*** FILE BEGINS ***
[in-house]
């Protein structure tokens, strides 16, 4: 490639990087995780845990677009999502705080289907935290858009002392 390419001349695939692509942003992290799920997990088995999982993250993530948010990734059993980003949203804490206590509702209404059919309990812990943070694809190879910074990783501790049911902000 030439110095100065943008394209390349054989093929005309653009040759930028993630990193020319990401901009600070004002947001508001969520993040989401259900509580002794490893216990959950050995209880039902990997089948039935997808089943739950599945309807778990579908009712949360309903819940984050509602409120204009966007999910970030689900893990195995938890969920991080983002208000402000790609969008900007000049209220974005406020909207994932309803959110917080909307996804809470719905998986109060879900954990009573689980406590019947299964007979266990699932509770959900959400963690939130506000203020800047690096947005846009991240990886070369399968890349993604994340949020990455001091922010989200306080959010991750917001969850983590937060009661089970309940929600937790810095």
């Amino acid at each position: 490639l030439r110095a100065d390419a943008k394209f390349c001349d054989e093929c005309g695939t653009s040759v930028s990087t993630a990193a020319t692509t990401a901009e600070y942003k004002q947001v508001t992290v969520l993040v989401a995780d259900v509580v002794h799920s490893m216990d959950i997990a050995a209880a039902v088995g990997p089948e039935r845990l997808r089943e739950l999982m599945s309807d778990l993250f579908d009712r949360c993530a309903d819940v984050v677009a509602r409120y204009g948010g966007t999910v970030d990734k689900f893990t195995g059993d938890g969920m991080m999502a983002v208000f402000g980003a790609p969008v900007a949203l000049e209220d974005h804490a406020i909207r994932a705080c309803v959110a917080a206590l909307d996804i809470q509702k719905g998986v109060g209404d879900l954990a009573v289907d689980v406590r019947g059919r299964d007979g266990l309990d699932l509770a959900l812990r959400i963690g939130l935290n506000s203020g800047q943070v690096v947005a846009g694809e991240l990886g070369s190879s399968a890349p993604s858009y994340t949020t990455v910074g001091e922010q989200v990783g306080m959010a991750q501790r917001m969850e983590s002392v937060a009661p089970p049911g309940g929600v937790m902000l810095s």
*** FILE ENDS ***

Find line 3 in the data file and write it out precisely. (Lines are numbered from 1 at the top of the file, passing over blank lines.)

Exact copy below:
């Amino acid at each position: 490639l030439r110095a100065d390419a943008k394209f390349c001349d054989e093929c005309g695939t653009s040759v930028s990087t993630a990193a020319t692509t990401a901009e600070y942003k004002q947001v508001t992290v969520l993040v989401a995780d259900v509580v002794h799920s490893m216990d959950i997990a050995a209880a039902v088995g990997p089948e039935r845990l997808r089943e739950l999982m599945s309807d778990l993250f579908d009712r949360c993530a309903d819940v984050v677009a509602r409120y204009g948010g966007t999910v970030d990734k689900f893990t195995g059993d938890g969920m991080m999502a983002v208000f402000g980003a790609p969008v900007a949203l000049e209220d974005h804490a406020i909207r994932a705080c309803v959110a917080a206590l909307d996804i809470q509702k719905g998986v109060g209404d879900l954990a009573v289907d689980v406590r019947g059919r299964d007979g266990l309990d699932l509770a959900l812990r959400i963690g939130l935290n506000s203020g800047q943070v690096v947005a846009g694809e991240l990886g070369s190879s399968a890349p993604s858009y994340t949020t990455v910074g001091e922010q989200v990783g306080m959010a991750q501790r917001m969850e983590s002392v937060a009661p089970p049911g309940g929600v937790m902000l810095s």